- Arts and Design
How to Make a Large-Scale Paper Mask for Your Next Walking Tour
A step-by-step guide.
Here at Bohemian Storytelling Tours, masks allow us to take our theatrics to the next level. On our Burnside: Menace to Society tour, we bring masks, wigs, props, and other costume-bits along for our audience to wear, and it helps us appreciate one of the major themes of that performance: letting the freak flag fly. And on our Happy Birthday Hawthorne tour, we summon the oracle of the Hawthorne Bridge (the oldest still-standing vertical lift bridge in the U.S., probably the world), which turns out to be a giant puppet that approaches our audience from across a downtown park, then dances to an improvised flute solo.
I was inspired to bring maskwork into these tours after a two-week class, called Puppetry and Portraiture, at Penland School of Craft in the Blue Ridge mountains of North Carolina. Classes at Penland's summer program are full-day immersions, and with studios open 24-hours, most students and teachers will work late into the night, too. Faculty and students live on campus, and with meals provided, the focus is on making art more or less nonstop.
In this lens, we'll walk you through the process of how we created our large-scale, lightweight paper mask for the Happy Birthday Hawthorne tour, and how we use it in performance. We offer pretty detailed instructions that, with luck, will allow you, too, to create a large sculptural object out of recycled materials that can come to life through performance.
Here's the intro from our Happy Birthday Hawthorne tour. This is the tour that inspired us to create and use a large-scale mask, and you'll see our process unfold in the images below. I'm carrying the mask on my back during this video; we keep it concealed until the pivotal scene when our puppet--the Hawthorne Bridge oracle--appears ascending a hill approaching the tour group.
supplies you'll need
Not shown here: cardboard. You'll need it for the armature. The bigger the better, so think refrigerator boxes, or free stuff the furniture store is looking to get rid of.
You're not eating it, so it can be the cheap stuff. A 3-pack like this one would get you through a staggering number of masks.
Try to find reused bags or big plastic that'd just get thrown out anyway. Note that bigger plastic is better in this case, and thin plastic works best for our purposes.
Any strong tape will do for this project.
Old newspapers and paper grocery bags will work just fine too.
I asked my local bike shop for the inner tubes they were throwing away; they don't have to hold air anymore to work for this project.
Any scrap wood will work, including tree branches if that's what you have. The lighter the better.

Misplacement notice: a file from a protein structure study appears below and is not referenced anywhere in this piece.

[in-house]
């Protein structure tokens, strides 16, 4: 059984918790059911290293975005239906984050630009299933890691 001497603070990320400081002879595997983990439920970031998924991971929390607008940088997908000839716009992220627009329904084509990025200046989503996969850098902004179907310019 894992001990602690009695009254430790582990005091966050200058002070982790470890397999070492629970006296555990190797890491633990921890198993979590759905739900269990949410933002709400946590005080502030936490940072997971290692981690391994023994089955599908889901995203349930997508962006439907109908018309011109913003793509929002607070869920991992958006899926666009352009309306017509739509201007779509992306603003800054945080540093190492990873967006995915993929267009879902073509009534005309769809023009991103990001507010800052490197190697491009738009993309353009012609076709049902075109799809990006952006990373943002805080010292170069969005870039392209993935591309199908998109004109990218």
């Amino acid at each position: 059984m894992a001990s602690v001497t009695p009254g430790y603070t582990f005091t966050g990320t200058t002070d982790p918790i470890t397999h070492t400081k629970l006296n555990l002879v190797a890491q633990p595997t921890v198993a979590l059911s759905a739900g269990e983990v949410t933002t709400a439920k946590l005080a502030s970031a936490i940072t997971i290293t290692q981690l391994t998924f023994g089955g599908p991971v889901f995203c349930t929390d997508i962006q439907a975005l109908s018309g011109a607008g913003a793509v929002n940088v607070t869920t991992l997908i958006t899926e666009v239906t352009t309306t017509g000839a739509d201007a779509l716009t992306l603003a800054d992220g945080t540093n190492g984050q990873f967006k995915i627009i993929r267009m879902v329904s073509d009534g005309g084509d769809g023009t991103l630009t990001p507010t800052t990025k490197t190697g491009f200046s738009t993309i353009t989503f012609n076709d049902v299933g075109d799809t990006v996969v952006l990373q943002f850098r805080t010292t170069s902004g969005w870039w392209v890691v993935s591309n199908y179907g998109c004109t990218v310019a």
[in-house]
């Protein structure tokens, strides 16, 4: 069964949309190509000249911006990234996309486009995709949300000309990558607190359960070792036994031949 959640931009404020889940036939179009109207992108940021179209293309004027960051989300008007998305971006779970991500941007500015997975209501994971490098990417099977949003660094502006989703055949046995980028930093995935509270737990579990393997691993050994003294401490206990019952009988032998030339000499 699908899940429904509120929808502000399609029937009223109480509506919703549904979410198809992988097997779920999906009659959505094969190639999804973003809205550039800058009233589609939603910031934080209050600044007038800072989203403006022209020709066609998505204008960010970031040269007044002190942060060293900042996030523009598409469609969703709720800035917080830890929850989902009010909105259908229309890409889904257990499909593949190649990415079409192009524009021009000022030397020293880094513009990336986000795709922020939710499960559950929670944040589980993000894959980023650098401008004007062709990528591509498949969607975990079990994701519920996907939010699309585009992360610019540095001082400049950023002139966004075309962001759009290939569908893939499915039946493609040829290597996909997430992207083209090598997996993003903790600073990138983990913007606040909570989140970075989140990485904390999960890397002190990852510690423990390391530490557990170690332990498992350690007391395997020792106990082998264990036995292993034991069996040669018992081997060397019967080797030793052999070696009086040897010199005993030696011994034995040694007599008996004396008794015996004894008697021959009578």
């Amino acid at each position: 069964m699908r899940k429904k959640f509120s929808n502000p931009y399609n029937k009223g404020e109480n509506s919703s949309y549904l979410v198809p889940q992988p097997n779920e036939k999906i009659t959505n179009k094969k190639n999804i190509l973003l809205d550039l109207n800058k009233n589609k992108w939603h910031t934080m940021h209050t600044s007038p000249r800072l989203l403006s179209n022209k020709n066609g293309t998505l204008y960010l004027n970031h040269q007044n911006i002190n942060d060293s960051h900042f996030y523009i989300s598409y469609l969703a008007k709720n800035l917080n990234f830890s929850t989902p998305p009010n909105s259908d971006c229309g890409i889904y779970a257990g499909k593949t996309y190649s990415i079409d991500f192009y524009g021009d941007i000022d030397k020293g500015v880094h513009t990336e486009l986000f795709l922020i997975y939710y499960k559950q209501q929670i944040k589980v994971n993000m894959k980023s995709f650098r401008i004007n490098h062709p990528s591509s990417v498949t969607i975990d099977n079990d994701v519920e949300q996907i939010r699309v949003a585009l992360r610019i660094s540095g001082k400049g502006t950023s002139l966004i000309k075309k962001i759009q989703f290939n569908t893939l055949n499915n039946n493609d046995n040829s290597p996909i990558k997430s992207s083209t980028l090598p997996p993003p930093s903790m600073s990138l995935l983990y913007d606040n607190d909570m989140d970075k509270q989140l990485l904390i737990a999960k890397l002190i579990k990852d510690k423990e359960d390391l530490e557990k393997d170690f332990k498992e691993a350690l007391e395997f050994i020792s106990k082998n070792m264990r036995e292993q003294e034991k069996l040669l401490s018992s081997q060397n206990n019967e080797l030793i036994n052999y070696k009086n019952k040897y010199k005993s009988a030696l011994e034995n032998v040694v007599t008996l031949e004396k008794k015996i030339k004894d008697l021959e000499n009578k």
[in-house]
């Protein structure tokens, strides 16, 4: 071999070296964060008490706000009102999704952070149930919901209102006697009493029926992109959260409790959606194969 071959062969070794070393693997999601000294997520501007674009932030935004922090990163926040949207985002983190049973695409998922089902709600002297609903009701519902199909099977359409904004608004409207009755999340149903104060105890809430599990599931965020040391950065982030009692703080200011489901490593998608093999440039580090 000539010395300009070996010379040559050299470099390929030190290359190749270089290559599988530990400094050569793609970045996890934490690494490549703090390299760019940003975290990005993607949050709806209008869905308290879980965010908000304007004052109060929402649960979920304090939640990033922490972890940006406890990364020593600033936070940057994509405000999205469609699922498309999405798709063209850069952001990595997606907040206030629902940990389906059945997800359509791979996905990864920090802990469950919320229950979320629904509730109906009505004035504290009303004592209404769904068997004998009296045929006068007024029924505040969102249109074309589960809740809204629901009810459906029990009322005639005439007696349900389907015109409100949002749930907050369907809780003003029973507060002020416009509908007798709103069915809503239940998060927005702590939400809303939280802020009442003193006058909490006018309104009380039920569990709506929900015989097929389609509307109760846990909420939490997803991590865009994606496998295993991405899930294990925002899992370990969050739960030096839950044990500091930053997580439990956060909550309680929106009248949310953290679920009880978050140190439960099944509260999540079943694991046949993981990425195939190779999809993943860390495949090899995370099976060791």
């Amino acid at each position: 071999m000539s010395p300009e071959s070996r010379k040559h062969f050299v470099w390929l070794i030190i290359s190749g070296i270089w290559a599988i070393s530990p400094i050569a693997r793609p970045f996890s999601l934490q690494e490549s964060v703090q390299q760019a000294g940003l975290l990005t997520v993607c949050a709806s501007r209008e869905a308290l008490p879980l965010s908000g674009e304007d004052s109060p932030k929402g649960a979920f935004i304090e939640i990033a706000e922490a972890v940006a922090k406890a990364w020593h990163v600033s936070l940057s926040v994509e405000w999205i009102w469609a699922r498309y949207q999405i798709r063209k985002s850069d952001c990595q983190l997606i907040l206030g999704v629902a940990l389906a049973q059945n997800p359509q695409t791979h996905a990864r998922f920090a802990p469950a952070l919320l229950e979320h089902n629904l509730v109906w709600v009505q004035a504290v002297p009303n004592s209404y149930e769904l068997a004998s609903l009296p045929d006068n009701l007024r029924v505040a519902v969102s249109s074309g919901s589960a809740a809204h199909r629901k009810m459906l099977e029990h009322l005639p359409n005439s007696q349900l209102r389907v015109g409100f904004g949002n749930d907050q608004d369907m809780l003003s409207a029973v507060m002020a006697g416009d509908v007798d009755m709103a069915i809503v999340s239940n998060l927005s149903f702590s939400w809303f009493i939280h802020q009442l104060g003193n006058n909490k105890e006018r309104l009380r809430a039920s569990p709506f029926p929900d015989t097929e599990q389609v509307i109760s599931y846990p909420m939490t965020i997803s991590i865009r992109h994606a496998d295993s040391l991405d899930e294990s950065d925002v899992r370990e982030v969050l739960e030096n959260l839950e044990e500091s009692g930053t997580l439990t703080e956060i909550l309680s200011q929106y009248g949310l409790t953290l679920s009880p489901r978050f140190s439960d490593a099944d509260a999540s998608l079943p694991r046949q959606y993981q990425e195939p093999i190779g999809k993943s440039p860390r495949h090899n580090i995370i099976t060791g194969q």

I love this tool. A staple-plier is like a staplegun crossed with a regular stapler. It gets your staples through multiple layers of cardboard, and closes the staple on the other side. Not necessary, but very, very handy for a project like this.
step 1: make drawings
These first two drawings are the work of genius artist Clare Dolan, a veteran of Bread and Puppet Theater, and one of two artists who co-taught the Penland class mentioned above.
You might have an idea in your mind of what you want your mask to look like, but trying to get it on paper is going to challenge you to think about it in a different way. A more tangible, practical way.
For the Hawthorne tour, we knew we wanted a face that would illustrate some very specific lines of dialogue, and that the mask would have a specific function during the performance. Those kinds of things are important to consider at this early stage, and drawing it out helps bring any lingering questions to the fore.
You can hear Clare Dolan interviewed in an August 24th, 2013 NPR story about Bread & Puppet Theater's 50th Anniversary! Check it out here: Bread And Puppet Celebrates 50 Years Of Paper Mache And Protest
step 2: more drawings
We had some technical matters to consider as well. For example, we knew the mask would only be used for one scene, but that everything we use on these tours we have to carry along with us for the entire walk. The mask would need to be concealable, carry-able, and would need to come together quickly for a rapid transition into mask performance.
step 3: build the armature
If you take long pieces of cardboard roughly between six inches and a foot wide, you can staple them together, end to end, to make a ring. Do this, and make the ring roughly the size that you want your finished mask to be. Then begin adding cardboard onto that ring to create the basic shape of the face. You can fold the cardboard to help separate the forehead from the eyes, and to help define the broad strokes of the face. But for the features, Clare taught me to use balled up newspaper taped onto the cardboard, as shown above. You can get pretty good eyes, cheeks, chins, and noses, mouths, etc, out of newspaper.
This structure will be your armature, or the mold on which you'll create the mask. Bear in mind as you work that you'll be casting your paper mask onto this surface later, so if there are deep wells or complicated negative spaces, the mask might not come off the mold so easily. If your armature is starting to get heavy with all this added material, don't worry; your giant mask will be light as a kite.